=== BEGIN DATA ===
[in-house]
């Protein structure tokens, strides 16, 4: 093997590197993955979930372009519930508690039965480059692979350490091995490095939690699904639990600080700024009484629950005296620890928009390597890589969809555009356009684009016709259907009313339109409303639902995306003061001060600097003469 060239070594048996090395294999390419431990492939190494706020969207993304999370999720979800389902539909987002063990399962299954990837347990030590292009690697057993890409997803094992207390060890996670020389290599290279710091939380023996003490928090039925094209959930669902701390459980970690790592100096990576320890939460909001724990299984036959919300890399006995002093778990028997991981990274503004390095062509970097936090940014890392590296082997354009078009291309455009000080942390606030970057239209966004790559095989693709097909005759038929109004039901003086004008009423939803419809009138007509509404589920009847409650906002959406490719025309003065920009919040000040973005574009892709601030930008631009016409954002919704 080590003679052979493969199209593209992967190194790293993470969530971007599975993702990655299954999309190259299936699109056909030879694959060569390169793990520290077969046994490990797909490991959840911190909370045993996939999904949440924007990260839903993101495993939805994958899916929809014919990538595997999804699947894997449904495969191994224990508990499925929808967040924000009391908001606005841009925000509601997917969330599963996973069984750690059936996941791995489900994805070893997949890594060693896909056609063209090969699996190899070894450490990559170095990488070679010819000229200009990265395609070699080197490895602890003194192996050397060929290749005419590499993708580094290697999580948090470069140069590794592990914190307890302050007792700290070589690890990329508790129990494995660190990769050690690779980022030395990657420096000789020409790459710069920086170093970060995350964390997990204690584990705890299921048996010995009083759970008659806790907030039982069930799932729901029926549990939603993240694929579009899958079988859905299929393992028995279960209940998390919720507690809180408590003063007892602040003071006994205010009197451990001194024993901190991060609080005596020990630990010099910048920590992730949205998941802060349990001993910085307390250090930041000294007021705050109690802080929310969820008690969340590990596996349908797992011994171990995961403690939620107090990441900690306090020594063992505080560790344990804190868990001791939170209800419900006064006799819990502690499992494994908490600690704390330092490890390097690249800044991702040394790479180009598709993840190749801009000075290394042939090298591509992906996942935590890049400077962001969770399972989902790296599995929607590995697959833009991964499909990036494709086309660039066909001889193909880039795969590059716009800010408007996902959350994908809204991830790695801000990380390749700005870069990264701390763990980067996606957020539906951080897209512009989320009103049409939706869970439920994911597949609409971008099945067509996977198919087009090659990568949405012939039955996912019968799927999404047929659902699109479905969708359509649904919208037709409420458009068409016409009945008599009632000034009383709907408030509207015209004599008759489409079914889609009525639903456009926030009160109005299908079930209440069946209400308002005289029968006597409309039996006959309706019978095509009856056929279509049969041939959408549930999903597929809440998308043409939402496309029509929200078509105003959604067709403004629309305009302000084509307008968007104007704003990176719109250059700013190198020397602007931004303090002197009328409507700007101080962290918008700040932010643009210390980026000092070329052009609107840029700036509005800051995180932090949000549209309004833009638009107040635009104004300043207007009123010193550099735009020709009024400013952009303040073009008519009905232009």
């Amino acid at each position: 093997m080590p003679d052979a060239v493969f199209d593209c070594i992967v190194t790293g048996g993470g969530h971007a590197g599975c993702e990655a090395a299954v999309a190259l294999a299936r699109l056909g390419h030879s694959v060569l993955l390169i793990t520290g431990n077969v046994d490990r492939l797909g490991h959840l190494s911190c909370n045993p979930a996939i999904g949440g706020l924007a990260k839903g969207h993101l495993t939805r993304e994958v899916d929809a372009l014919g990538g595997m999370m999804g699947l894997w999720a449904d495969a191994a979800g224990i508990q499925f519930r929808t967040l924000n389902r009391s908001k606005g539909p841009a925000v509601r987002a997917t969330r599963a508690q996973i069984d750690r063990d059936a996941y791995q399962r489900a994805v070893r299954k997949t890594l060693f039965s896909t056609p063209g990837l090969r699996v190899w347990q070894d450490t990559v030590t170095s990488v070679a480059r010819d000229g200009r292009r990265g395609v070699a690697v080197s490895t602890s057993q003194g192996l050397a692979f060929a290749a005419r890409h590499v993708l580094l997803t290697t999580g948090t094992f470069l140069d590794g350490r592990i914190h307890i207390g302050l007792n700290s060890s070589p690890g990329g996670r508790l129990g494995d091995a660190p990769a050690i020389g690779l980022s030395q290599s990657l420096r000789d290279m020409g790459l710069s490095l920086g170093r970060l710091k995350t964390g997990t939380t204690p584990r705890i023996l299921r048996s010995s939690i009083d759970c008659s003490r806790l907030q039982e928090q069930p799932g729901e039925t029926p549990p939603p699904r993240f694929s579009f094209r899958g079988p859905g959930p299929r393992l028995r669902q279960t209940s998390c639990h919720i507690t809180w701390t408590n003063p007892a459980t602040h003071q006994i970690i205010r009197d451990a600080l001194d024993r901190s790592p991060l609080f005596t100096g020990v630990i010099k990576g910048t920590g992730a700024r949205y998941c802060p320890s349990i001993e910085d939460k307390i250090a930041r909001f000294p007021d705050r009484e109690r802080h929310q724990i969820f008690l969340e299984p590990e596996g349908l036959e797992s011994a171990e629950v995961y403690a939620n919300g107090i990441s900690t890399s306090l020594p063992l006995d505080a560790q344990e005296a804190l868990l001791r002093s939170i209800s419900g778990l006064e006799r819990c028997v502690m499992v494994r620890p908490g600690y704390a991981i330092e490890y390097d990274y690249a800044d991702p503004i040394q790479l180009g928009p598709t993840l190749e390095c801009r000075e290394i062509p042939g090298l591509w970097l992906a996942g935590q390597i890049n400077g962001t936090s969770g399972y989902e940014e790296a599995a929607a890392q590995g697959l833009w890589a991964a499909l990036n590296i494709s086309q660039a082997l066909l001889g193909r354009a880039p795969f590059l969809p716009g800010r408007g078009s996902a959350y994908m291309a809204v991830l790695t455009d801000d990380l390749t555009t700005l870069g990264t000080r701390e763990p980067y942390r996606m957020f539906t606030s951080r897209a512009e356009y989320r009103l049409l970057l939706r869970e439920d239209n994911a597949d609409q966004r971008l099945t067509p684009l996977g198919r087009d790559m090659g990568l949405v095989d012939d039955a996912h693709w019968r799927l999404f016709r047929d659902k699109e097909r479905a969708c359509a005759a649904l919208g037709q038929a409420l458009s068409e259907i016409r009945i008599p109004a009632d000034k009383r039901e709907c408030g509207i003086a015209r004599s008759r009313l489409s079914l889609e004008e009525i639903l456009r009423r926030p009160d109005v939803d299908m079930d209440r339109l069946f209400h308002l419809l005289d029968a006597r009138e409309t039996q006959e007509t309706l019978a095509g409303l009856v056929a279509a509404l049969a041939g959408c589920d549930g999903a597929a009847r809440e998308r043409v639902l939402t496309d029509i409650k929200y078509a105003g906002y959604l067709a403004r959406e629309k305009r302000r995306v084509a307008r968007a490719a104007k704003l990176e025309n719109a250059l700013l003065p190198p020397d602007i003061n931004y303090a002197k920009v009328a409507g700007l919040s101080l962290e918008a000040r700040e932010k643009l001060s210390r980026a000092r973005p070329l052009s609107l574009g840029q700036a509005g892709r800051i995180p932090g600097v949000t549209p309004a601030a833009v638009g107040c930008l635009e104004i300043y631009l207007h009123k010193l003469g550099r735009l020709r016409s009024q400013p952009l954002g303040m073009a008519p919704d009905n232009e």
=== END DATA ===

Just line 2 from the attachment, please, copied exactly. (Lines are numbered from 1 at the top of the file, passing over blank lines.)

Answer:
């Protein structure tokens, strides 16, 4: 093997590197993955979930372009519930508690039965480059692979350490091995490095939690699904639990600080700024009484629950005296620890928009390597890589969809555009356009684009016709259907009313339109409303639902995306003061001060600097003469 060239070594048996090395294999390419431990492939190494706020969207993304999370999720979800389902539909987002063990399962299954990837347990030590292009690697057993890409997803094992207390060890996670020389290599290279710091939380023996003490928090039925094209959930669902701390459980970690790592100096990576320890939460909001724990299984036959919300890399006995002093778990028997991981990274503004390095062509970097936090940014890392590296082997354009078009291309455009000080942390606030970057239209966004790559095989693709097909005759038929109004039901003086004008009423939803419809009138007509509404589920009847409650906002959406490719025309003065920009919040000040973005574009892709601030930008631009016409954002919704 080590003679052979493969199209593209992967190194790293993470969530971007599975993702990655299954999309190259299936699109056909030879694959060569390169793990520290077969046994490990797909490991959840911190909370045993996939999904949440924007990260839903993101495993939805994958899916929809014919990538595997999804699947894997449904495969191994224990508990499925929808967040924000009391908001606005841009925000509601997917969330599963996973069984750690059936996941791995489900994805070893997949890594060693896909056609063209090969699996190899070894450490990559170095990488070679010819000229200009990265395609070699080197490895602890003194192996050397060929290749005419590499993708580094290697999580948090470069140069590794592990914190307890302050007792700290070589690890990329508790129990494995660190990769050690690779980022030395990657420096000789020409790459710069920086170093970060995350964390997990204690584990705890299921048996010995009083759970008659806790907030039982069930799932729901029926549990939603993240694929579009899958079988859905299929393992028995279960209940998390919720507690809180408590003063007892602040003071006994205010009197451990001194024993901190991060609080005596020990630990010099910048920590992730949205998941802060349990001993910085307390250090930041000294007021705050109690802080929310969820008690969340590990596996349908797992011994171990995961403690939620107090990441900690306090020594063992505080560790344990804190868990001791939170209800419900006064006799819990502690499992494994908490600690704390330092490890390097690249800044991702040394790479180009598709993840190749801009000075290394042939090298591509992906996942935590890049400077962001969770399972989902790296599995929607590995697959833009991964499909990036494709086309660039066909001889193909880039795969590059716009800010408007996902959350994908809204991830790695801000990380390749700005870069990264701390763990980067996606957020539906951080897209512009989320009103049409939706869970439920994911597949609409971008099945067509996977198919087009090659990568949405012939039955996912019968799927999404047929659902699109479905969708359509649904919208037709409420458009068409016409009945008599009632000034009383709907408030509207015209004599008759489409079914889609009525639903456009926030009160109005299908079930209440069946209400308002005289029968006597409309039996006959309706019978095509009856056929279509049969041939959408549930999903597929809440998308043409939402496309029509929200078509105003959604067709403004629309305009302000084509307008968007104007704003990176719109250059700013190198020397602007931004303090002197009328409507700007101080962290918008700040932010643009210390980026000092070329052009609107840029700036509005800051995180932090949000549209309004833009638009107040635009104004300043207007009123010193550099735009020709009024400013952009303040073009008519009905232009």